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Re: Draft Blog Post on Attribution (was: Important: Preserve Content Attribution)

From: Chris Mills <cmills@w3.org>
Date: Wed, 23 Jan 2013 15:57:24 +0000
Cc: Alex Komoroske <komoroske@google.com>, Eliot Graff <Eliot.Graff@microsoft.com>, public-webplatform@w3.org
Message-Id: <EE639F44-3259-4CDA-AE37-9B97E5F68DAD@w3.org>
To: Doug Schepers <schepers@w3.org>

On 23 Jan 2013, at 13:51, Doug Schepers <schepers@w3.org> wrote:

> Hi, folks-
> On 1/22/13 10:27 AM, Alex Komoroske wrote:
>> On Sat, Jan 19, 2013 at 11:06 AM, Eliot Graffwrote:
>>> I also agree that a statement of our policy around licensing and
>>> attribution and the reasons that this encourages and protects
>>> content submission would make a fine blog post.
>> +1
>>> -----Original Message-----
>>> From: Chris Mills [mailto:cmills@opera.com <mailto:cmills@opera.com>]
>>> Sent: Saturday, January 19, 2013 1:16 AM
> ...
>>>> Nice overview Doug, this kind of information might be interesting
>>>> as blog post
>>>> ... hint hint ;-)
> I've taken a stab at a blog post on this topic, mostly reusing what I'd already written. I'm not completely satisfied that I've hit the right points, or struck quite the right tone, to interest a general audience, so I welcome feedback and suggestions.
> Regards-
> -Doug

I think this reads really well Doug. I've just got a few points below, which you are of course free to take or leave ;-).

> ========
> One of Web Platform Docs' core tenets is attribution. Attribution is as central to our mission as our founding principles, the Pillars. A recent minor snafu on our project resulted in some of the attribution being inadvertently removed; it was quickly replaced, but as part of the community discussion, we reemphasized the reasons for attribution, so we thought we'd share that here.
> So, just what is attribution? In our case, it is keeping track of who has contributed what, and sharing that information with our users. Web Platform Docs tracks attribution in two key ways: for content submissions by individuals, we log every edit by user name; for content contributed in bulk by organizations, or transferred over from another project like MDN, we explicitly set the original source.
> As an open collaborative project, attribution is critical from a legal, practical, and motivational perspective.
> On the legal side, our license is CC-BY, or Creative Commons Attribution. When users agree to the site license, we all agree to honor this. Failing to provide attribution, or removing past attribution, is a violation of the letter and spirit of this license. Note that there are two exception to this:
>    documents that only state facts, and not interpretation, are not protected by copyright, and are thus outside the bounds of licensing . But this line can be gray... a compilation of facts is protected by copyright if the selection and arrangement of the material is original; thus, it's safer to provide and preserve attribution;

But surely all (or most) compilations of facts are selected and arranged originally? So in what cases can this licensing waiver condition apply? I think perhaps this needs rewriting, or some examples adding, as currently it is not clear at all when this applies.

>    if all the original material from a particular source has been excised from the article, attribution for that source can optionally be removed; in practice, however, we are only using this to deliberately simplify the license the article is available under, e.g., if the original content was under CC-BY-SA (Attribution and Share Alike), we might remove all the old material so the replacement article can be reused under CC-BY.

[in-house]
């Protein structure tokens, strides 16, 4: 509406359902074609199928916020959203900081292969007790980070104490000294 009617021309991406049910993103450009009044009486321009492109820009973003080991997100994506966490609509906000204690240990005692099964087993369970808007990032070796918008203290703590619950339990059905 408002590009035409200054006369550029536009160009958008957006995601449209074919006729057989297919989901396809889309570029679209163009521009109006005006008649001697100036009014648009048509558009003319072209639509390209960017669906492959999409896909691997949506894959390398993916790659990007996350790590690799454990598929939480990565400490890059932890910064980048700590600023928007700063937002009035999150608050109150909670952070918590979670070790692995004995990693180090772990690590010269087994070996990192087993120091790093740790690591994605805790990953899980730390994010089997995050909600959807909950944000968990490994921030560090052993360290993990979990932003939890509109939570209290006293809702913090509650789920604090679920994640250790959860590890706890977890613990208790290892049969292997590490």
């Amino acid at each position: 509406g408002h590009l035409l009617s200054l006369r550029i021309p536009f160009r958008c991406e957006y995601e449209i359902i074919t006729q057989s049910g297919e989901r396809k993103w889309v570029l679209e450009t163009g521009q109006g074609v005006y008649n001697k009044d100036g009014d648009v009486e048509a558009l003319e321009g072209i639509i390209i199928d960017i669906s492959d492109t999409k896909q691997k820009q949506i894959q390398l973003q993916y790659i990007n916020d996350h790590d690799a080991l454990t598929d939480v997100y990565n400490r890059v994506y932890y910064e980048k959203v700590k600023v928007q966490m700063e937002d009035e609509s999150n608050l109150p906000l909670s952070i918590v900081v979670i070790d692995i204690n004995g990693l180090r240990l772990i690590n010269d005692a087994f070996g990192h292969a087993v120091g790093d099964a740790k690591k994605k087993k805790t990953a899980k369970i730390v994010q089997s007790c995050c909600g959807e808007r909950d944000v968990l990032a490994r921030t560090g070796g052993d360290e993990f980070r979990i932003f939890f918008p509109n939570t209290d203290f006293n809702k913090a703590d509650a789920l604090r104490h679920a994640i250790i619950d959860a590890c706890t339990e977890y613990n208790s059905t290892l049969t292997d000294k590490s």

> On the practical side, attribution is used for fame and blame. Fame is praising the original contributor for their content, so people know who to credit and thank when they are reusing the content.

or making use of it to learn, plus it also helps us to think about who to ask to do future work.

> Blame is the flip-side of the same coin... it helps users (and reusers) to evaluate any possibly bias on the part of the original contributor.

and to identify trolls, or those whose work needs some improvement. We are a friendly community that aims to value any positive contribution, even that of those who are not quite hitting the mark. In such cases we will help people to improve.

> Provenance is a powerful tool.
> On the motivational side, we are lucky enough to have many primary bulk content contributors (such as Google, Microsoft, Mozilla, and Opera), and we hope to have large numbers of community contributors over time. Part of what motivates those contributors is the aforementioned well-deserved fame…

on top of the change to contribute effectively to the web community, help others to learn, and help the web to evolve …. or some such thing?

> remove that attribution, and you undermine motivation, and the project suffers. Even people who don't want notoriety per se still have a sense of fairness, and may be discouraged if their contributions are not afforded equal treatment. This even affects people who are potential contributors... they see how contributions and attributions are handled, and that may affect their decision on whether they will start contributing.
> So, we encourage all of our contributors to always give credit when adding content, and only to remove existing attribution after community discussion. And we invite our users to feel free to reuse our content with confidence, knowing just where the material came from.
Received on Wednesday, 23 January 2013 15:57:42 UTC

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